By Magelah Peter Gwayaka
Legal framework should provide for proper funding and accountability mechanisms for all oil revenues
Since the confirmation of commercially viable quantities of oil in Uganda in 2006, a lot of debate has gone into answering two important questions: What will be the role of the State in the sector and how will citizens benefit? Through the Oil and Gas Policy and the Petroleum Exploration Act (upstream law), the government decided to start a National Oil Company (NOC), which will be charged with managing Uganda’s interests in the oil and gas sector. Under the National Oil and Gas Policy and the upstream law, the NOC will be charged with handling the State’s commercial interests in the petroleum sub-sector; managing State participation in petroleum activities; marketing the country’s share of petroleum and developing the country’s expertise in the oil and gas sector among other functions. The Public Finance Bill, 2012 on the other hand, gives the NOC a role of collecting and marketing the petroleum revenues received in kind.
From the above roles, it is clear that the NOC will be an important player not only in Uganda’s oil and gas sector but also in driving the economy. In fact one can argue that failure of the NOC to achieve its intended purpose would result into failure of the country to benefit from oil resources.
The idea of having a NOC in Uganda can be seen as an attempt to balance the State policy of privatisation, which to many did not go well, and nationalisation or having national control of strategic sectors of the economy where the State will play a role. Indeed, many countries across the world have tended to keep an interest in strategic sectors of the economy to be able to maximise the benefits from those sectors. Here, the State runs commercial companies that compete with other entities in the sector with the aim of protecting State interests and maximising benefits. Many State-run petroleum or mining companies have gone on to become some of the biggest players in their countries and internationally. Some examples, including Chinese National Offshore Oil Company (CNOOC) of China, PetroBras of Brazil and StatOil of Norway, have developed into big commercial entities that have taken up several projects across the world. Such companies have not only earned income for their home countries but also provided employment for citizens as well as technology transfer. Uganda’s NOC should therefore be a seen as a company that will grow to compete at international level with other companies.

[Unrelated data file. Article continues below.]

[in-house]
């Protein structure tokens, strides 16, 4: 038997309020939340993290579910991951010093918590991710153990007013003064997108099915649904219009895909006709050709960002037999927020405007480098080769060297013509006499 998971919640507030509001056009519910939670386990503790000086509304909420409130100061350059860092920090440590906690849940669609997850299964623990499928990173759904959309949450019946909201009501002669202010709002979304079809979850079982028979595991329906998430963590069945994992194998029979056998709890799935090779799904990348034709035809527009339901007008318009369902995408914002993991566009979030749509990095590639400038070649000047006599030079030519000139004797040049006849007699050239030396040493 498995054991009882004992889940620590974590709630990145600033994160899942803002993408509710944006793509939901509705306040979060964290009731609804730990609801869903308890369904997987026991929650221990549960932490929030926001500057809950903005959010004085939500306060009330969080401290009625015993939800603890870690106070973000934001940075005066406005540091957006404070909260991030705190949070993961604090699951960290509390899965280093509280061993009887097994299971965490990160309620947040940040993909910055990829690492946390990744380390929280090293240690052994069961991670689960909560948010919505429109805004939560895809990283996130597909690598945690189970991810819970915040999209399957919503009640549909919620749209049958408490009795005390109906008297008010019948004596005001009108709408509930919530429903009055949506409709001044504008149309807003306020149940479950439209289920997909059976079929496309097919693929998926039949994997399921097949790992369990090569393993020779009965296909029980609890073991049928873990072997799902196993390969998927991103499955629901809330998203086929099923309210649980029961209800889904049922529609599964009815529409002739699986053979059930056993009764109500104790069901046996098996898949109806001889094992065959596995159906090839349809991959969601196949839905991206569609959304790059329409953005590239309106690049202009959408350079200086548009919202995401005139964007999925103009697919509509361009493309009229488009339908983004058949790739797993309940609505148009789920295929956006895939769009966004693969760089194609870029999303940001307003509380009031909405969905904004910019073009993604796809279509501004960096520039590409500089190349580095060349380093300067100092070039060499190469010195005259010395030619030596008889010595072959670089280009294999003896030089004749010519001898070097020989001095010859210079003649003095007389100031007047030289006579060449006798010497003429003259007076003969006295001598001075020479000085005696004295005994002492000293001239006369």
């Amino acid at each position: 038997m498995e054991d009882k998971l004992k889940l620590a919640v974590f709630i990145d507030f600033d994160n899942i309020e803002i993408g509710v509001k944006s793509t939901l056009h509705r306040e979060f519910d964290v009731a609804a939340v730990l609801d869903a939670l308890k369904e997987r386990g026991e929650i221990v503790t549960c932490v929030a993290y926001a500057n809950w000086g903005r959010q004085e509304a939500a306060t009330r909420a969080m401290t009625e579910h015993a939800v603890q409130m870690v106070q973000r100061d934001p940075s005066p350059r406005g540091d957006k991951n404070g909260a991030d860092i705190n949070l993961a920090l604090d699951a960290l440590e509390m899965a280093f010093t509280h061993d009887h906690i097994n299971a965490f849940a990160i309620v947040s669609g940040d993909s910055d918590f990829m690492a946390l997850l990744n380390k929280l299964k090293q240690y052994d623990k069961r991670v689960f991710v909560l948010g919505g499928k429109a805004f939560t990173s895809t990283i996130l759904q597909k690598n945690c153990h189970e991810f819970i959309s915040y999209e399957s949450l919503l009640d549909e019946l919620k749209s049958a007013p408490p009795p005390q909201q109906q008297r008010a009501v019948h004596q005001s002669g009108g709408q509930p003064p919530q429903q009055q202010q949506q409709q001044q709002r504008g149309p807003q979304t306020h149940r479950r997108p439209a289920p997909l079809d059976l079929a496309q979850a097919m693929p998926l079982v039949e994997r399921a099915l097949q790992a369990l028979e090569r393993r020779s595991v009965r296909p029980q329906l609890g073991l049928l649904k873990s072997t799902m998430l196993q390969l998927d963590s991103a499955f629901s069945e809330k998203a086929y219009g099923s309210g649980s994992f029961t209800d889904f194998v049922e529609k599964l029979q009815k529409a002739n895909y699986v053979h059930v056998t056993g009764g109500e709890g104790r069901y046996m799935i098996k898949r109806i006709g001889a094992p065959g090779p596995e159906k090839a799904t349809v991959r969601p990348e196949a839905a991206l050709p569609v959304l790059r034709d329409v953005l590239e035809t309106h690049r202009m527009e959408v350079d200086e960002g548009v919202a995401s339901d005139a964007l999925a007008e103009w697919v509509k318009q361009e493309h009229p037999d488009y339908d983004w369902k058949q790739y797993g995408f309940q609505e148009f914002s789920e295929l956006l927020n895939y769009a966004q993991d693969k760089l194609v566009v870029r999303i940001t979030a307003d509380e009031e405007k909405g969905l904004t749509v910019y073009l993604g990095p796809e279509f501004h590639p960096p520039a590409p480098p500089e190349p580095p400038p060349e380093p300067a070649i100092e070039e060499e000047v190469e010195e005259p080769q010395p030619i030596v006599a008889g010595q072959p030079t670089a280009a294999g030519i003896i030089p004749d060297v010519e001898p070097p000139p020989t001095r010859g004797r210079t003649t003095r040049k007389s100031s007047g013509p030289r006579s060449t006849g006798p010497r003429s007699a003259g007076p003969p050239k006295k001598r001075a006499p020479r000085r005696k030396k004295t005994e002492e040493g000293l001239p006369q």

Because of the desire to have a company that can compete at local and international level and the belief that the government has been a bad business player, Parliament, in the upstream law, provided that the NOC should be run on business principles and would be incorporated under the Companies Act with government owning 100% shares. However, in making the law that established the NOC, Parliament omitted making provisions for funding and accountability of the NOC. Ordinarily, a law that creates an institution must provide for how such an institution should be funded and how such an institution should account for the State resources it receives or manages.
This omission from the law means it is not clear how the NOC would get starting capital and any other form of funding to run its businesses as well as how it would in future account for the management of State interests in oil.
As Parliament debates the Public Finance Bill 2002, it is therefore important for Parliament to consider making provisions for funding, accountability and auditing of the NOC by providing specific provisions in this Bill or by moving to amend the upstream law. Specifically, Parliament should provide for the process of making and approving annual budgets for NOC, which should be part of the ministry’s annual budget and appropriated by Parliament. Parliament should also give the Auditor General Powers to audit the NOC as well as mandating the NOC to make its transactions public through submission of annual reports on performance to Parliament. This will bring the management and oversight of the NOC in line with other government agencies/departments and to ensure transparency in the sector.
The author is a lawyer and a researcher with the Advocates Coalition for Development and Environment (ACODE)